DOES A RETRO PRODUCT STRATEGY REALLY WORK?
Lately, I have been thinking about retro product strategies. You know, when companies maintain or introduce new products that are rooted in designs or use models of the past. I am not talking about products that are just a continuation of trendy or faddy products and categories from years gone by – lava lamps, soda bottle dispensing machines, rotary telephones, and other forms of retro collectibles. No… what I am thinking about are 1) products that have withstood the sands of time and are still popular today and 2) products that are introduced with modern features but packaged in industrial designs to look like they are retro or vintage. They are designed to evoke feelings of nostalgia and of the durability inherent in yesteryear’s products. Let me explain these two types of products in more detail.
Old Products That Still Sell Well Today
Most of these products are CPG-type food and sundry products. They may have been reformulated, have had new packaging/sizes, and varied pricing over time; however, they are products that have been around for a very long time. Examples include the original McDonald’s hamburger, Crest toothpaste, Johnson’s Baby Shampoo, WD40, Pyrex, Jack Daniel’s whiskey,[RG1] Crayola crayons, and so on. They still sell very well because they have become imbedded in the fabric and use of our everyday life. They were the best in class then and best in class now. Their product designs and packaging are timeless and very much aligned with their histories.
Some products have become retro because customers never perceived the incremental features and benefits of newer products as outweighing the old products. A great example is the HP 12C calculator. HP makes other calculators (some more fully featured than the HP 12C), but old-school [RG2] people (note: you started work before 1990) still prefer the original 12C.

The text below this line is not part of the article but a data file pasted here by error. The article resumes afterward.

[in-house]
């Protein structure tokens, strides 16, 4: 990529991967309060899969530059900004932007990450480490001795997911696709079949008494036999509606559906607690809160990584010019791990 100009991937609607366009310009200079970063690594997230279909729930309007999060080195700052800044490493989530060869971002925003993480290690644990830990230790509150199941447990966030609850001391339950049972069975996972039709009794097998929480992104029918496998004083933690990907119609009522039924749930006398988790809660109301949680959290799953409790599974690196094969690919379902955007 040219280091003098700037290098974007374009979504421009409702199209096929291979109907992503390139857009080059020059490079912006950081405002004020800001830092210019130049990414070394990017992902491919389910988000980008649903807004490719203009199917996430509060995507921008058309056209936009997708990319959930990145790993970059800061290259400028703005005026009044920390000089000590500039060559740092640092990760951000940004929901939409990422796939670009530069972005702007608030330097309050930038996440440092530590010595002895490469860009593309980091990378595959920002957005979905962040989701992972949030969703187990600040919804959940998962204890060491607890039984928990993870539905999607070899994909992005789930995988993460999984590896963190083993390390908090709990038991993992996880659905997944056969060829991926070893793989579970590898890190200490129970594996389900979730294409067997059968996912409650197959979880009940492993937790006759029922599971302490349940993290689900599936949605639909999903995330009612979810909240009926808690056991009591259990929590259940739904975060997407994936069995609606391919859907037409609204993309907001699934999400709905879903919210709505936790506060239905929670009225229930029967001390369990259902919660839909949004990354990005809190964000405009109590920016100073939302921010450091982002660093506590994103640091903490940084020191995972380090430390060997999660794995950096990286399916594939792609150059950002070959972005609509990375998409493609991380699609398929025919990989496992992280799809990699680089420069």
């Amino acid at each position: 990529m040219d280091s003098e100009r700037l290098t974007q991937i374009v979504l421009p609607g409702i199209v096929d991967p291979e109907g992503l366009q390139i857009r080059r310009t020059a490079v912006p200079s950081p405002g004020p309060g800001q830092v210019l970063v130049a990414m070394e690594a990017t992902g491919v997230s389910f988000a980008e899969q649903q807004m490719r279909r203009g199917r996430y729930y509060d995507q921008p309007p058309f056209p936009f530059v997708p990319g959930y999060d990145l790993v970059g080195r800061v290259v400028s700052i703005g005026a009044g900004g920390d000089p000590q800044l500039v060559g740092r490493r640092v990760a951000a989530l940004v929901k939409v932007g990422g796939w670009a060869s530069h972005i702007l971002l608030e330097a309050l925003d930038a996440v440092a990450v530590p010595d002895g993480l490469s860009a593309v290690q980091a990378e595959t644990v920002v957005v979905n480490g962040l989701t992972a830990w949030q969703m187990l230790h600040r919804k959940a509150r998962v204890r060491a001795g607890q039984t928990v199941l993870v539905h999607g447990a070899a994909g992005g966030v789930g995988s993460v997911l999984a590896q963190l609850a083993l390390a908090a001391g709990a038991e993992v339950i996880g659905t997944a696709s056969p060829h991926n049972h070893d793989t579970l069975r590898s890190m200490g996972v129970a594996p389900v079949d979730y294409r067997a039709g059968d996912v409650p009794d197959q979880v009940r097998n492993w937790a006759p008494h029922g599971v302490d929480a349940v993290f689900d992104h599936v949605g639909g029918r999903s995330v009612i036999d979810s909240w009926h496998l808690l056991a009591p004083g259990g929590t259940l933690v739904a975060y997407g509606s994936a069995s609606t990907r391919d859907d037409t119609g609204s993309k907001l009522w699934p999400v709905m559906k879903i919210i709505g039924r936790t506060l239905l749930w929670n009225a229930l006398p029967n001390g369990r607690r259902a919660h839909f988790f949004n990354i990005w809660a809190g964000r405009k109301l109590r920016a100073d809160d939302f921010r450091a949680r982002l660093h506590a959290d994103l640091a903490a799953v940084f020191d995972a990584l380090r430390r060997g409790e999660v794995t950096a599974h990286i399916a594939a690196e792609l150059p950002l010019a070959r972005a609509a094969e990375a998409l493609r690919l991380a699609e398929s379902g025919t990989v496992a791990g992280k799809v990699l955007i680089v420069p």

This was quite a surprise to HP early on. As a result, HP adjusted its strategy and has not only continued to produce the calculator since 1981, but created derivatives such as the 12C Platinum and 12C 25th Anniversary calculators.
What happens when companies push too far with product development that favors the new over the old? Nothing positive, I am afraid. They [JB3] violate one of those universal laws of marketing by creating products that their customers don’t want. Remember the New Coke – Old Coke marketing and product debacle? Coke had to reintroduce “Coke Classic” to address the customers’ complaints and differentiate the product from “New Coke.” Later, the company killed the “New Coke” product and quietly renamed “Coke Classic” just plain, regular “Coke” again.
Still other old products become niche products with certain customers and applications. For example, DJs and rappers like to scratch real, old-fashioned records, using turntables, when they perform or record and use equipment especially for that purpose. Of course, some of the newer versions have USB interfaces and other ways to plug them into computers and recording equipment. A lot of musicians like the sound of old synthesizers like the Yamaha DX-7.
Modern Products That Draw On the Past for Inspiration